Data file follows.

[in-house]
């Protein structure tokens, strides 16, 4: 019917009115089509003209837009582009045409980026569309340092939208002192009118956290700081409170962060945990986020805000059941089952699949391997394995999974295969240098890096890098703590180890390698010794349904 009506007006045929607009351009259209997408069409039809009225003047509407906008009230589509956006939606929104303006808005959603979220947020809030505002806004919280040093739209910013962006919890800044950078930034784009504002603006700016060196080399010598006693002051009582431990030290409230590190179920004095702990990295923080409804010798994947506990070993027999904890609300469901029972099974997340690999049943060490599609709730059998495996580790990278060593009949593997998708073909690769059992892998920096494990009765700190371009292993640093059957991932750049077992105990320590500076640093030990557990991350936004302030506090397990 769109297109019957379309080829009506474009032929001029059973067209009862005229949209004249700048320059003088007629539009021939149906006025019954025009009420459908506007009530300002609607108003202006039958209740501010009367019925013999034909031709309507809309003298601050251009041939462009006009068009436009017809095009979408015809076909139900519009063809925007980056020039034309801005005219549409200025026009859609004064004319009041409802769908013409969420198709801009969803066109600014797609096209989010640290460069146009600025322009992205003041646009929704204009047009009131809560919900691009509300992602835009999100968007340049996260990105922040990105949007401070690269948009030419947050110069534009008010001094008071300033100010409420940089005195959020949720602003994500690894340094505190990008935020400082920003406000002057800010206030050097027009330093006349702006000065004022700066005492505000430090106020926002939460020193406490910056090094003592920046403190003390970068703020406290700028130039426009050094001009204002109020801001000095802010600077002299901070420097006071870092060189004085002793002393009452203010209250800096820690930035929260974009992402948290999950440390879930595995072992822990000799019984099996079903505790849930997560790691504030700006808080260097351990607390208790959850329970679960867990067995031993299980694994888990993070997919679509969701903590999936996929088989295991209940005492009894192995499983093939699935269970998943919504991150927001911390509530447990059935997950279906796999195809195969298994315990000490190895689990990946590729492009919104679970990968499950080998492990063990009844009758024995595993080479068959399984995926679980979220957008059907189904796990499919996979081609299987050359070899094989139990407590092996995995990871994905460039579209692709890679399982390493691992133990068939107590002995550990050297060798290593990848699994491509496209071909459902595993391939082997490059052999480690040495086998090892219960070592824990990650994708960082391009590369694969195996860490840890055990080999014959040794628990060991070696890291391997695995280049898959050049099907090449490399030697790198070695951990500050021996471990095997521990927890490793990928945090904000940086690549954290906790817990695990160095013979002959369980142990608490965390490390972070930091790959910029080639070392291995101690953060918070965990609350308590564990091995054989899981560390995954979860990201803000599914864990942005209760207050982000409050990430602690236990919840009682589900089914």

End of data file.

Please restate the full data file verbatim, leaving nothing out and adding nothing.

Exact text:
[in-house]
């Protein structure tokens, strides 16, 4: 019917009115089509003209837009582009045409980026569309340092939208002192009118956290700081409170962060945990986020805000059941089952699949391997394995999974295969240098890096890098703590180890390698010794349904 009506007006045929607009351009259209997408069409039809009225003047509407906008009230589509956006939606929104303006808005959603979220947020809030505002806004919280040093739209910013962006919890800044950078930034784009504002603006700016060196080399010598006693002051009582431990030290409230590190179920004095702990990295923080409804010798994947506990070993027999904890609300469901029972099974997340690999049943060490599609709730059998495996580790990278060593009949593997998708073909690769059992892998920096494990009765700190371009292993640093059957991932750049077992105990320590500076640093030990557990991350936004302030506090397990 769109297109019957379309080829009506474009032929001029059973067209009862005229949209004249700048320059003088007629539009021939149906006025019954025009009420459908506007009530300002609607108003202006039958209740501010009367019925013999034909031709309507809309003298601050251009041939462009006009068009436009017809095009979408015809076909139900519009063809925007980056020039034309801005005219549409200025026009859609004064004319009041409802769908013409969420198709801009969803066109600014797609096209989010640290460069146009600025322009992205003041646009929704204009047009009131809560919900691009509300992602835009999100968007340049996260990105922040990105949007401070690269948009030419947050110069534009008010001094008071300033100010409420940089005195959020949720602003994500690894340094505190990008935020400082920003406000002057800010206030050097027009330093006349702006000065004022700066005492505000430090106020926002939460020193406490910056090094003592920046403190003390970068703020406290700028130039426009050094001009204002109020801001000095802010600077002299901070420097006071870092060189004085002793002393009452203010209250800096820690930035929260974009992402948290999950440390879930595995072992822990000799019984099996079903505790849930997560790691504030700006808080260097351990607390208790959850329970679960867990067995031993299980694994888990993070997919679509969701903590999936996929088989295991209940005492009894192995499983093939699935269970998943919504991150927001911390509530447990059935997950279906796999195809195969298994315990000490190895689990990946590729492009919104679970990968499950080998492990063990009844009758024995595993080479068959399984995926679980979220957008059907189904796990499919996979081609299987050359070899094989139990407590092996995995990871994905460039579209692709890679399982390493691992133990068939107590002995550990050297060798290593990848699994491509496209071909459902595993391939082997490059052999480690040495086998090892219960070592824990990650994708960082391009590369694969195996860490840890055990080999014959040794628990060991070696890291391997695995280049898959050049099907090449490399030697790198070695951990500050021996471990095997521990927890490793990928945090904000940086690549954290906790817990695990160095013979002959369980142990608490965390490390972070930091790959910029080639070392291995101690953060918070965990609350308590564990091995054989899981560390995954979860990201803000599914864990942005209760207050982000409050990430602690236990919840009682589900089914």